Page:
The West has its own huge warehouse markets of superior kitchenware for various purposes but often, culinary masters of Japan's cuisine know that the best equipment for their dishes reside only in Japan. Kappabashi-dogu-gai or Kappabashi Kitchenware Street in Tokyo's eastern area holds the key and cooks could traverse it quickly with these tips.

According to Go Tokyo, Kappabashi is accessible quickly from Haneda Airport's train station and dropping off to the Toei Asakusa Line Asakusa Station. From there, travelers could take a 15-minute walk into the opening of the street. Another route is through the monorail station of Hamamatsucho Station dropping off to the JR Yamanote Line Ueno Station, which also involves a 15-minute walk upon drop off. Alternatives include taking a Toei Bus heading to Kikuyabashi.

According to Japan Visitor, Kappabashi is only open by 9am and shops close around the street by around 7pm. Some start closing by 6:30PM or even as early as 6PM. A small fraction of the shops are closed during the weekends -- it would be best to call the specific shop ahead of time. By Sunday and during Japanese holidays, less than half the shops remain open.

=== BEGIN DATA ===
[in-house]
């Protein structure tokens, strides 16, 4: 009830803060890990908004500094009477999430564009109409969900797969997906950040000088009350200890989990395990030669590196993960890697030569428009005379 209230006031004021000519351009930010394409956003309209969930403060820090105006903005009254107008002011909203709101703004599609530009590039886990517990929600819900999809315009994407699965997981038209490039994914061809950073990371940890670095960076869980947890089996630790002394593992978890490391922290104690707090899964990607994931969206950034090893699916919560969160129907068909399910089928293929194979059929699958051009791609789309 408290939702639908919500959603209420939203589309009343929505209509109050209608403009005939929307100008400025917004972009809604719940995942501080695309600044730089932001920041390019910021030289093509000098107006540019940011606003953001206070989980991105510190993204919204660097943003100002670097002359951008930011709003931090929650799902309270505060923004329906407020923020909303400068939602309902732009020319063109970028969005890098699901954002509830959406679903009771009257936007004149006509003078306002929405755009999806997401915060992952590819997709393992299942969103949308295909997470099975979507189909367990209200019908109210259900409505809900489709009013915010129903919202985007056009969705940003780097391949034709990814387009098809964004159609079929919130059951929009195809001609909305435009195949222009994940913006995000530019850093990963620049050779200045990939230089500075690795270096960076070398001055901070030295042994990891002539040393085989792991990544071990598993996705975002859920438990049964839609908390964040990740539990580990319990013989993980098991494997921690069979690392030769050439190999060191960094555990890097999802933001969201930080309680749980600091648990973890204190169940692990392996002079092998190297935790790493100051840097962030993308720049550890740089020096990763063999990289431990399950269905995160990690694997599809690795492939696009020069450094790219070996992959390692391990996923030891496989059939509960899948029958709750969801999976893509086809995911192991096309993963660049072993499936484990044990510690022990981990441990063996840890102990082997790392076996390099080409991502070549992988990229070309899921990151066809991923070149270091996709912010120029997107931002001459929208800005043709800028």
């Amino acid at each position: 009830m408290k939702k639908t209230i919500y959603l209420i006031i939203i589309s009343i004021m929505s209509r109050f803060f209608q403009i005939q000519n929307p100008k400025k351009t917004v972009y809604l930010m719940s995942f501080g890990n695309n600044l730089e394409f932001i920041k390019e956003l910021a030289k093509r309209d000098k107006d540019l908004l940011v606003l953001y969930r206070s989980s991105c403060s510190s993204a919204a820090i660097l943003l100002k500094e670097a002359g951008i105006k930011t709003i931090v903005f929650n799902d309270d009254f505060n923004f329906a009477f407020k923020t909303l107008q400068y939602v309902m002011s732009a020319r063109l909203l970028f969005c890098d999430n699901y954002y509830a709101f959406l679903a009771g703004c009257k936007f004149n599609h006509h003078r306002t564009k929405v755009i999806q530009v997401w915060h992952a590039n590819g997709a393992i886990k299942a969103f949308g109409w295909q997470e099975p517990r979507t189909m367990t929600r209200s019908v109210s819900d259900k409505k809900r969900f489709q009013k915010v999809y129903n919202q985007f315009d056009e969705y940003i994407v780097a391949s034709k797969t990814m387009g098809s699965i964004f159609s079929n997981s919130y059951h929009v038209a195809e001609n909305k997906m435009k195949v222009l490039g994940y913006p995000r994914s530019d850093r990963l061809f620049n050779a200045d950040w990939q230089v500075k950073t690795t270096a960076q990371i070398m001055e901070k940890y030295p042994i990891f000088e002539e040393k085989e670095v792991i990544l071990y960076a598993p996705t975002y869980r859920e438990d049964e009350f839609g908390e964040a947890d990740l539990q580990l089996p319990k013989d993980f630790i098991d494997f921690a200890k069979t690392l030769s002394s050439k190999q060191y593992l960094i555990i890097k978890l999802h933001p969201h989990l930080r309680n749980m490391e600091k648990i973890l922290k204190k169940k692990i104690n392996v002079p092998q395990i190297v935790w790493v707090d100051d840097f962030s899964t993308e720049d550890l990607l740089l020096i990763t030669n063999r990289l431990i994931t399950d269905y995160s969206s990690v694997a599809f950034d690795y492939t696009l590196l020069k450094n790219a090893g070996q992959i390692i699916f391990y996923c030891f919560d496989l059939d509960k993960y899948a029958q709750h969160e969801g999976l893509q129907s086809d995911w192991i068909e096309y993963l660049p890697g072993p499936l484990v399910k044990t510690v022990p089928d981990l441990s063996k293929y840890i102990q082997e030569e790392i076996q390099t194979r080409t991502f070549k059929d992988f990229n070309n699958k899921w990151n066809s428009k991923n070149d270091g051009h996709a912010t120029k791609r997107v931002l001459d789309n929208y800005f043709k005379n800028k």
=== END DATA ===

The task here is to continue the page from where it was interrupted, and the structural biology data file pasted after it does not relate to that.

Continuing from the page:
Kappabashi's 170 shops feature a wide range of kitchenware and cookware suitable for any culinary need. Aside from kitchen equipment, specific shops feature tableware designs from Japan and designs based on Western and Chinese tableware. Plastic food displays, which are produced with artisan meticulousness, are also available -- their prices are surprisingly high and most Japanese restaurants use them for street displays.

Aside from being the center of kitchenware, tableware and the supplier of virtually every restaurant or bakery need, Kappabashi is fronted by a huge replica of a chef -- appropriately so given the overall theme of the street as a chef or cook's delightful home. A small park near the Kappabashi Intersection that has a Golden Kappa Statue is a delight to see along with the nearby Seisuiji Temple.